Due to a lack of foresight in projects, the construction managers end up requesting workers at the last minute, leaving no room to form an action plan. It may lead to last-minute firefighting for resources, wrongful hiring leading to compromised project quality, budget and schedule overruns, etc.

Solution: Construction managers can foresee an opportunity that is at an approval stage or has reached a certain probability of closure and estimate resource requirements well ahead of the curve.

Then using the resource management software, the project managers can request resources and provide enough lead time to deploy the right ones at the right cost. In case a critical resource such as an architect or engineer is allocated to an ongoing project, managers can implement out rotation and backfill strategy to ensure the construction activities are not disrupted.

D. Increase in bench size in the construction firms

The majority of AEC projects are prone to frequent ramp-ups/downs. Typically, they include phases: initiation, pre-construction, procurement, construction, and closeout. For example, the manager may require thousands of workers in the procurement and construction phase.

However, once the project reaches the closeout phase, there can be a massive ramp down of resources. Due to this, most of the workforce (typically construction workers and engineers) land on the bench, impacting overall business profitability.

Solution: Managing the capacity of resources and minimizing bench time is one of the main aspects of a construction/industrial project. To achieve this, managers can implement resource management solutions and leverage project vacancy and people on the bench reports. This will help them get foresight into resources likely to end up on the bench and allocate them appropriate project tasks (from the project vacancies) beforehand. Moreover, the managers can also provide upskilling/training to benched employees and utilize them on future projects.

Manage Ramp-Ups and Ramp-Downs

E. Inability to meet the volatile resource demand

The AEC industry is one of the volatile markets with increasing uncertainties and risk factors. According to a report by KPMG, 78% of engineering and construction companies believe that the risks of construction projects are increasing.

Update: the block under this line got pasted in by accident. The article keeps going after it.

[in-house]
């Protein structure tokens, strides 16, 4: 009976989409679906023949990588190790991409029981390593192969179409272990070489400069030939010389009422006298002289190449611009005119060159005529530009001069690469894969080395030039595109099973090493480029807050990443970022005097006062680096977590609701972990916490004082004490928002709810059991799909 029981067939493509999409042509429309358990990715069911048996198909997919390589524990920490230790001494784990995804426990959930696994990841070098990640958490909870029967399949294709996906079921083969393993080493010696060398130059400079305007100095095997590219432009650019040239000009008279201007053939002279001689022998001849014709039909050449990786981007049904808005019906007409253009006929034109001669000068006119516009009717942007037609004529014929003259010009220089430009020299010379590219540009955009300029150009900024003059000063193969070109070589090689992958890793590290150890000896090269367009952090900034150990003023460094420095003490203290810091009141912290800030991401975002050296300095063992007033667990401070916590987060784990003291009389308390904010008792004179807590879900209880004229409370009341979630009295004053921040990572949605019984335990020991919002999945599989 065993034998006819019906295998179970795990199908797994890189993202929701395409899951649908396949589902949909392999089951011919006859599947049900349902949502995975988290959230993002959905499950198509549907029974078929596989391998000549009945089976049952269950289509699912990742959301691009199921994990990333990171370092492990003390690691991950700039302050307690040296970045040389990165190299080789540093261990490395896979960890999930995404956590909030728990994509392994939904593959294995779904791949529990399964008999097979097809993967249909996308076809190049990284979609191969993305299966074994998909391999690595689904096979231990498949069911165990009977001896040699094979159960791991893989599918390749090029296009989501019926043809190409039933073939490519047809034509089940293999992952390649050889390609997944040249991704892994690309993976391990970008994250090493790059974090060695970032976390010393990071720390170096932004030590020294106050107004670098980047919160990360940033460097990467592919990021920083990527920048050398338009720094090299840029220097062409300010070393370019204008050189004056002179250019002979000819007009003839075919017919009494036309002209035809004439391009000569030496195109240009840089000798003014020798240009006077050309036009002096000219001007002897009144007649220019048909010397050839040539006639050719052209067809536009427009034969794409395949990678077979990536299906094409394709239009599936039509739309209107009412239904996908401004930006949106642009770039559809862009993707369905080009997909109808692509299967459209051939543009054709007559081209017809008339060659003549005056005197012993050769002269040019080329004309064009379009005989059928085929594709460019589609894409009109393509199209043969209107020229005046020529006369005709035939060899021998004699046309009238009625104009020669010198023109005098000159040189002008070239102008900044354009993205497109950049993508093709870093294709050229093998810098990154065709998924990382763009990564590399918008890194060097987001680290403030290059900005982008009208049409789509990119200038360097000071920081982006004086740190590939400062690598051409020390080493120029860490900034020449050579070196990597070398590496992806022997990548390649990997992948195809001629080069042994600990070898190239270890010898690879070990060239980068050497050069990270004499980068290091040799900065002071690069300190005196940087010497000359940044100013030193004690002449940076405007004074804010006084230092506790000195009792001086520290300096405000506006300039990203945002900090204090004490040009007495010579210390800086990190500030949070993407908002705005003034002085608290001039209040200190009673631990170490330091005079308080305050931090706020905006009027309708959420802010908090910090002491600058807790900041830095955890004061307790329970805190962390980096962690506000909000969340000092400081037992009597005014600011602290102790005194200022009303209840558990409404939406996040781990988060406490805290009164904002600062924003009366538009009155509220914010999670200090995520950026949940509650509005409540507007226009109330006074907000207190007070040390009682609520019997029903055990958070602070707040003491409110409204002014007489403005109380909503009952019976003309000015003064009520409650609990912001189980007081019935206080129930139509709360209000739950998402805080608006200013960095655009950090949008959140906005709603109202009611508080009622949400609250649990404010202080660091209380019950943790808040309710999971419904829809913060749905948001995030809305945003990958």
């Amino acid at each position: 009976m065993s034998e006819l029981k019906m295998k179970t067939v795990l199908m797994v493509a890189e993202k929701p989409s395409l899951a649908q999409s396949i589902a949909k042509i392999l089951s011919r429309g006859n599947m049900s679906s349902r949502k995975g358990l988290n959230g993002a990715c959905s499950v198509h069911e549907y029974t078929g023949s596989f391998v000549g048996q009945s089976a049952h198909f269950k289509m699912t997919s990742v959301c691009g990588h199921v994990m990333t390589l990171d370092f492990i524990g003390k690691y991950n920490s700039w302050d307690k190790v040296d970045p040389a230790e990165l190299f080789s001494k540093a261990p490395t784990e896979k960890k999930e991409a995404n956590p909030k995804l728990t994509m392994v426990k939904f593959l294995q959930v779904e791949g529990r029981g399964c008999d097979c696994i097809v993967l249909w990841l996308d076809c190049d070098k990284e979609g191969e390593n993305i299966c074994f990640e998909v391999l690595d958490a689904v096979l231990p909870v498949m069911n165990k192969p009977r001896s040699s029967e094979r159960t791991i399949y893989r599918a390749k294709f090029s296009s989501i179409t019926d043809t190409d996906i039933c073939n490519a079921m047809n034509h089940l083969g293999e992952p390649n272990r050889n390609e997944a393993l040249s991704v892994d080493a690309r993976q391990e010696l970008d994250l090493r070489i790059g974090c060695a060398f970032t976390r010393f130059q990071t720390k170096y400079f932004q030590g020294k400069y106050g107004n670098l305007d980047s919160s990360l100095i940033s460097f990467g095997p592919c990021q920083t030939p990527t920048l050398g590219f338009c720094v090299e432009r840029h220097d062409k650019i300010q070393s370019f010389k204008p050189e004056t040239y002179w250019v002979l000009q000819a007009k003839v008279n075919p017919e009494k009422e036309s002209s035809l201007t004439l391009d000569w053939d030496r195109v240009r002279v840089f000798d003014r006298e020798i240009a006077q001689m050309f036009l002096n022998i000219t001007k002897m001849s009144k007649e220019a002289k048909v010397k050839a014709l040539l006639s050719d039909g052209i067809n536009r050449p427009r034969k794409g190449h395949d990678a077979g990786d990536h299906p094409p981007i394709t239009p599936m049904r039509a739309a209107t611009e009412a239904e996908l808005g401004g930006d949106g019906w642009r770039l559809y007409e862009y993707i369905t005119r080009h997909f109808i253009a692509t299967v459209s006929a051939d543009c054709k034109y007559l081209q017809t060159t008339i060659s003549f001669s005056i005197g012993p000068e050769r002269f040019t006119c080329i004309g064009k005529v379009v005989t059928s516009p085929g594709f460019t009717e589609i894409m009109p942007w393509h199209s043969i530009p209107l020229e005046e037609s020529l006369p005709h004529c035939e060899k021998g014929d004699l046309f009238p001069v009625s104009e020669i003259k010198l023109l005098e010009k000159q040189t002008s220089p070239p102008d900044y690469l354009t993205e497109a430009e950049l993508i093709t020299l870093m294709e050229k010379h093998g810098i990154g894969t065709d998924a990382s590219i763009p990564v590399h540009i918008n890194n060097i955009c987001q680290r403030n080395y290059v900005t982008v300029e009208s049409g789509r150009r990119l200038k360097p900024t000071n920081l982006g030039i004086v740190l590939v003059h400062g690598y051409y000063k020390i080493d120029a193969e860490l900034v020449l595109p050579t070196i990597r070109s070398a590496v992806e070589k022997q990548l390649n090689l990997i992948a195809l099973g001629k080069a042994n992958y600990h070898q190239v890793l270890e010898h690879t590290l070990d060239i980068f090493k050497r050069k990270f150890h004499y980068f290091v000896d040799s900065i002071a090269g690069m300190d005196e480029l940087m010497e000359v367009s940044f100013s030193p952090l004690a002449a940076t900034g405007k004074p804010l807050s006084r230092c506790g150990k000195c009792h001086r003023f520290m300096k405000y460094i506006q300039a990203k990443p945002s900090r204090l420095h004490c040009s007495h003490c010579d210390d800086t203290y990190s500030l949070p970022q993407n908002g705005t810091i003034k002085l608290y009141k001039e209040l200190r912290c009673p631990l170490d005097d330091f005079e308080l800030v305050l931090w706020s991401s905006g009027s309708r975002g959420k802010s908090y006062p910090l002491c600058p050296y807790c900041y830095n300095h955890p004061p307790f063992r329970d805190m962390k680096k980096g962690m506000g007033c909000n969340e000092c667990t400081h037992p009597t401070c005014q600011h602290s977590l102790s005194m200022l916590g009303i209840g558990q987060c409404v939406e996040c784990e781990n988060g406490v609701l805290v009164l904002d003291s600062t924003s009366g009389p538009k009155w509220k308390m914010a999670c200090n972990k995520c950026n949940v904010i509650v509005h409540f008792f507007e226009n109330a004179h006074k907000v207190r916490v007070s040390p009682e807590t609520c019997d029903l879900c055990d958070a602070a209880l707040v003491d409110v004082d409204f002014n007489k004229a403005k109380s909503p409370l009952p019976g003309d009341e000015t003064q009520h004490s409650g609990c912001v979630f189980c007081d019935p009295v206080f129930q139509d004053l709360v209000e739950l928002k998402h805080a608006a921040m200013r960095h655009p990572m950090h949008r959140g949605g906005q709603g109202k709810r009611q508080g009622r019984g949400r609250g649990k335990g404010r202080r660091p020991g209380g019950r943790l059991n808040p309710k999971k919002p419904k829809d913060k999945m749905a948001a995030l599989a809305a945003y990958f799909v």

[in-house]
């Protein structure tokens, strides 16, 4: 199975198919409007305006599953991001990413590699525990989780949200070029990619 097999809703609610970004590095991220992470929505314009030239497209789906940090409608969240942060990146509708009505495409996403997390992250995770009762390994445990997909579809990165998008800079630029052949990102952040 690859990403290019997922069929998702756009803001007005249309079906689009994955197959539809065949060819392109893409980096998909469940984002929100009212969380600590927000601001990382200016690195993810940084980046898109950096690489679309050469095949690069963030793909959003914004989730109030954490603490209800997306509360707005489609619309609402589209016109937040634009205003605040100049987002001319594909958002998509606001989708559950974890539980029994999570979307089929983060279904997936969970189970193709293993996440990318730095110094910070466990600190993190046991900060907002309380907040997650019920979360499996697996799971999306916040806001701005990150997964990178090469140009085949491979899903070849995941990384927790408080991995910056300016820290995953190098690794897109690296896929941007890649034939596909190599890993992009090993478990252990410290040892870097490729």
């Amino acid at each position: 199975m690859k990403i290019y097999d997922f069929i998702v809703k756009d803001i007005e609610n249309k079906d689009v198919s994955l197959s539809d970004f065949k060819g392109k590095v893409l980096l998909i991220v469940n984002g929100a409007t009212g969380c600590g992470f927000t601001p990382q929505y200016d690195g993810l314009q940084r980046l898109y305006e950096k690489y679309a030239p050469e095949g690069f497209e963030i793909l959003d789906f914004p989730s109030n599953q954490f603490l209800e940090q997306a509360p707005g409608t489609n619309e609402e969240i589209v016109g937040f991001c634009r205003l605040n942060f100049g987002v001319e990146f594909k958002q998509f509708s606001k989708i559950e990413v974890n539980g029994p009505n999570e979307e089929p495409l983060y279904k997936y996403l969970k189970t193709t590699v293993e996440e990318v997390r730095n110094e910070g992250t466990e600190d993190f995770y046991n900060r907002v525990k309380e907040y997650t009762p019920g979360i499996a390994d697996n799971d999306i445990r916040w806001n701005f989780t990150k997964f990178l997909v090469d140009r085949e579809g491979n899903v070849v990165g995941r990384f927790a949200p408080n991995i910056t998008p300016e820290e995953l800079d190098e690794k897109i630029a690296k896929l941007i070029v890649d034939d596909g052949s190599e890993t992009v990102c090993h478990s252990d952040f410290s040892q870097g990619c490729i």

Since AEC projects are susceptible to change due to external and uncontrollable factors, the resource demand is volatile and can change dynamically. For example, if you are working on building a shopping mall, the initial idea was to keep it 4 storeyed. However, the client requests you to add one more.

Due to a lack of visibility into the resource pool, managers are not in a position to fulfil this demand cost-effectively. How can one combat this?

Solution: To meet the volatile resource demand, managers can form a balance of permanent and contingent workforce.

Before forming the mix, resource managers can go through the current and future resource demand, evaluate if it’s one-time or recurring and make an informed decision.

Considering the previous example, managers can hire a contractual resource (engineer and supervisor) to oversee the 5th floor’s construction along with a mix of permanent and freelance manual labor to keep the costs in check.

Efficient resource capacity planning
Let’s go through some more tips to improve resource capacity planning.

3. Additional tips for AEC managers

Construction projects are more likely to be delivered on time when the resource capacity planning is done right. However, managers can implement additional tips to ensure successful delivery,

  • Facilitate collaboration between departments to manage interdependencies, foster trust, empower the workforce and boost productivity.
  • Bring transparency in communication and set expectations right to ensure everyone is on the same page. Lack of transparency in defining goals and objectives can lead to discrepancies and conflicts.
  • Keep track of workforce competency across the enterprise. It helps to proactively plan for niche skills needed in a new construction project
  • Monitor billable, strategic and overall utilization of resources and take corrective measures to ensure profitable utilization.

4. Final thoughts

The AEC projects are complex, resource-intensive, and of long-duration. To ensure timely delivery, AEC firms have to ascertain they have an optimized workforce in all three areas. It’s about time they implemented a robust resource forecasting and capacity planning solution to build an optimized workforce and futureproof them against market volatilities.

How do you tackle your resourcing bottlenecks?

5. The Glossary

the glossary

6. The SAVIOM Solution

SAVIOM is the market leader in offering the most powerful and configurable solutions for managing enterprise resources efficiently and effectively. Having more than 20 years of experience, this Australian-based MNC has a global presence in over 50 countries. It is also popular with more than 100 customers and helps them achieve their business goals. SAVIOM also has products for project portfolio management, professional service automation, and workforce planning software which can be easily customized as per business requirements.